https://www.youtube.com/watch?v=lS-af9Q-zvQ On The Record Come the winter of 1970 a lot had changed for the band since the days of their debut. Morrison's drinking was going beyond the realms of excess and the infamous Miami incident weighed heavy on his often slouched shoulders, the rest of the band were dog tired and longtime producer Paul Rothchild had backed out of the recording of what would be their sixth and final album. Thankfully, the band's desire to create something great hadn't waned and in Bruce Botnick they had a replacement producer who shared their bluesy vision of a record crafted in the spirit of Howlin' Wolf and Elvis Presley. Using canny techniques - the band relocated to their own workshop to record and Morrison sang the majority of his vocals in a bathroom, for effect - Botnick and the band successfully guided L.A.Woman to an April, 1971 release date. The album was a great success and while 'Love Her Madly' was the record's big commercial hit it was closing track 'Riders On The Storm' that stands out as L.A.Woman's high point. Ethereal, and soaring this western-inspired track takes the listener on an unforgettable journey and, as the last song to be both recorded and released by the band as a single, it's hard to imagine a more fitting curtain call. Waxing Lyrical Girl, you gotta love your man/ take him by the hand/ make him understand This immortal line is said to be a plea from Morrison to his girlfriend, Pamela Courson.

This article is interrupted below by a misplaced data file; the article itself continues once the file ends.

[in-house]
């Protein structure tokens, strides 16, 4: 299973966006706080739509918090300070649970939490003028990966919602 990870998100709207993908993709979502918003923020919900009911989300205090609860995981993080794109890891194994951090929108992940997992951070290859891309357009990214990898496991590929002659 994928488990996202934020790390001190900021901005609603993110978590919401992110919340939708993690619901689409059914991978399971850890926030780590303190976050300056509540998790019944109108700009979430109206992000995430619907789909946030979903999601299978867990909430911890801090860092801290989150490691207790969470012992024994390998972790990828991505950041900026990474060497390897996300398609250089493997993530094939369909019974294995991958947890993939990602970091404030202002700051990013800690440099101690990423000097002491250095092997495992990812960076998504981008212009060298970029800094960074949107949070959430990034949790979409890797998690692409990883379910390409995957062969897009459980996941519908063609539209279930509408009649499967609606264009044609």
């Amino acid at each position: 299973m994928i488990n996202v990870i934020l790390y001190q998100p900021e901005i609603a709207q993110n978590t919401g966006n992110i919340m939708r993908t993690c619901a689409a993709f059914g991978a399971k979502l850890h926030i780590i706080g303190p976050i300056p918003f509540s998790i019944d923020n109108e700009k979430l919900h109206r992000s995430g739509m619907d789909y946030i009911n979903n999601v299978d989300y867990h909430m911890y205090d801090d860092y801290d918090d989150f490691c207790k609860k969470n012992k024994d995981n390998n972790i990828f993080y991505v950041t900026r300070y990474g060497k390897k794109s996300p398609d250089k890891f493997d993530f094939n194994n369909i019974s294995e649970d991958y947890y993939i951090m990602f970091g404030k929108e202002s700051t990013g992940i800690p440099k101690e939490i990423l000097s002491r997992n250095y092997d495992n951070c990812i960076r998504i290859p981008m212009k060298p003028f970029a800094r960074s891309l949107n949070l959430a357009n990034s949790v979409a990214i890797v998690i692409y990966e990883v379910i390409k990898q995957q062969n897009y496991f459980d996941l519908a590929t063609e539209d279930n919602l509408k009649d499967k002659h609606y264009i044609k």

Shaun is a former contributor for a number of Future Publishing titles and more recently worked as a staffer at Imagine Publishing.
He can now be found banking in the daytime and writing a variety of articles for What Culture, namely around his favourite topics of film, retro gaming, music, TV and, when he's feeling clever, literature.